Monday, 1 December 2008

Mark Doty's Guardian Poetry Workshop

Mark Doty poses a fascinating poetic task in this week's Guardian Poetry Workshop. The idea is to write a poem taking a close look at a member of the animal kingdom. Most of us would do well to think about animals more deeply and more often than we do.
Poet-in-Residence firmly believes that we should never think or believe that we are too old to learn anything new. And so, at 60, he has joined the Guardian poetry classes. Here, on his way to school as it were, he shows you his second piece of homework. The first homework submitted was an enigmatic imbroglio; and was a flop. Far too many fungibles.
He hopes Mr. Doty will give the following sensible sonnet a big red tick:

Crow's Breakfast

Crow cocks his head in silent morning greeting.
He seems to be in a good mood. No blinking. No open
And shut beak. No sulky stare groundwards. No
Wiping of beak on branch. No stretching of wings.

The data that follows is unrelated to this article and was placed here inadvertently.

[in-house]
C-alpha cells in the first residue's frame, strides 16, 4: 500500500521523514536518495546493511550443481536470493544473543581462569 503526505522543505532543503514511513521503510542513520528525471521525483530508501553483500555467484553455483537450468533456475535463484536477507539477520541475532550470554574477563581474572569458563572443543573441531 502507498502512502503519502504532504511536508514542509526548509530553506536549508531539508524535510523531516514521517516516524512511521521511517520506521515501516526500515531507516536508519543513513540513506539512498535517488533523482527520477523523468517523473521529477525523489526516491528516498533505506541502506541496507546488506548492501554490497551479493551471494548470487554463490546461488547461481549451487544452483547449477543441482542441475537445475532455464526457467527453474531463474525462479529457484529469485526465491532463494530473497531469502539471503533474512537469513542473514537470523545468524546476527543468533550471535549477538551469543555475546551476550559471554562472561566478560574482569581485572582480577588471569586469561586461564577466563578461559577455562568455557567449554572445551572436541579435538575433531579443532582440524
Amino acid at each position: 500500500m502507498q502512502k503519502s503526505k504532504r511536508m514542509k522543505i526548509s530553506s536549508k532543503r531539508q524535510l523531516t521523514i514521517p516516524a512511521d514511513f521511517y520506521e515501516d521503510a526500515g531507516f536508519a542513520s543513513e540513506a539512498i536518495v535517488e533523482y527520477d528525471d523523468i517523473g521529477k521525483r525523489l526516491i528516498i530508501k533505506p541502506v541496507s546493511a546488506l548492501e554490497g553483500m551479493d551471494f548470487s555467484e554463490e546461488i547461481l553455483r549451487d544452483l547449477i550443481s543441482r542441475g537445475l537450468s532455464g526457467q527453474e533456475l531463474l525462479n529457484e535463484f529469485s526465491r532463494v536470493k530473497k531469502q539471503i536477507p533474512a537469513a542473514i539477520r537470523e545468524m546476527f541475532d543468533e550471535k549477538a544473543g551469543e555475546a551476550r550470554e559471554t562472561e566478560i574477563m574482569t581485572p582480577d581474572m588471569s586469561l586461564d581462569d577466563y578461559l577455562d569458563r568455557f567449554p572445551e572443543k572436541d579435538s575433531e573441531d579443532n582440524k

No shiver of tail. No pacing up and down the branch.
No screeching at passing birds. No stretching of neck.
No cormorant impressions. No ruffle of feathers.
Just one twist of the head. And that was it. And now
Sitting still. Happy, I should say.
"Crow, what is the cause of your strange behaviour?"

Ah ha, another crow lands. Same branch. Shuffles along.
They touch. Sit side by touching side. So that's it.
Fourth affair in as many years; and a breakfast order
for two. I should know better by now. That's Crow.

Gwilym Williams

1 comment:

  1. It certainly has "crowness" in my opinion. I think I would like to write a poem about both my cats and my dog but I fear I can never access what they are really thinking (maybe that would be a good basis for a poem anyway). I am a great admirer of the hare. All my friends know this and often send me hare cards - some have absolute hareness and some have none - and I think it is the same with poetry.
    Do you know "Heron" by Edwin Morgan? I think he captures heronness exactly - I particularly love the repetition of "fish-fish-fish"


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